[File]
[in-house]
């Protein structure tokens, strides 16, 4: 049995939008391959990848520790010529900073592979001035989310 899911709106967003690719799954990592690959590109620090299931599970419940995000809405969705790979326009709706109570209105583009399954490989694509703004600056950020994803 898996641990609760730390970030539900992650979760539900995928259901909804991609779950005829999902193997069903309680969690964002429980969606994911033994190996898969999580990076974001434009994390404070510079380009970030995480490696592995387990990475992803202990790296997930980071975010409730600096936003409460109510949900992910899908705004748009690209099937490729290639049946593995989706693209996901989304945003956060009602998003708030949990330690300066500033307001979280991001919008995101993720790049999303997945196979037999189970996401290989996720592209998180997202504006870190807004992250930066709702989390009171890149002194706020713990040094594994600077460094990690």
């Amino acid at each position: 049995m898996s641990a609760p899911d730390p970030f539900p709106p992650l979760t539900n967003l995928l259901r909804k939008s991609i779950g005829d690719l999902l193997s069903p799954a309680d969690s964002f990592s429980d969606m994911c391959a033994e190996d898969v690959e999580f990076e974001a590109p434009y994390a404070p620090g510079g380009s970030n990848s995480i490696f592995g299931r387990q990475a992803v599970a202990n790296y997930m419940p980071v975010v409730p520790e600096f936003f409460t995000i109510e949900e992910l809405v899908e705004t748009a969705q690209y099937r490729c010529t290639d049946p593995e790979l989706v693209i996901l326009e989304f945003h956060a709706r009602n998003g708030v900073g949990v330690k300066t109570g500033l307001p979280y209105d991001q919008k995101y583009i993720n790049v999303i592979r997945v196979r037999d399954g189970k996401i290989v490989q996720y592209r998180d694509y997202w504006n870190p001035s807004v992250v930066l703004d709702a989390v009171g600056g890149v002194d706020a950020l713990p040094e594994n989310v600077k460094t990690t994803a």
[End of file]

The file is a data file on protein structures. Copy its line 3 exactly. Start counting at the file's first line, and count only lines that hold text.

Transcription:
């Amino acid at each position: 049995m898996s641990a609760p899911d730390p970030f539900p709106p992650l979760t539900n967003l995928l259901r909804k939008s991609i779950g005829d690719l999902l193997s069903p799954a309680d969690s964002f990592s429980d969606m994911c391959a033994e190996d898969v690959e999580f990076e974001a590109p434009y994390a404070p620090g510079g380009s970030n990848s995480i490696f592995g299931r387990q990475a992803v599970a202990n790296y997930m419940p980071v975010v409730p520790e600096f936003f409460t995000i109510e949900e992910l809405v899908e705004t748009a969705q690209y099937r490729c010529t290639d049946p593995e790979l989706v693209i996901l326009e989304f945003h956060a709706r009602n998003g708030v900073g949990v330690k300066t109570g500033l307001p979280y209105d991001q919008k995101y583009i993720n790049v999303i592979r997945v196979r037999d399954g189970k996401i290989v490989q996720y592209r998180d694509y997202w504006n870190p001035s807004v992250v930066l703004d709702a989390v009171g600056g890149v002194d706020a950020l713990p040094e594994n989310v600077k460094t990690t994803a």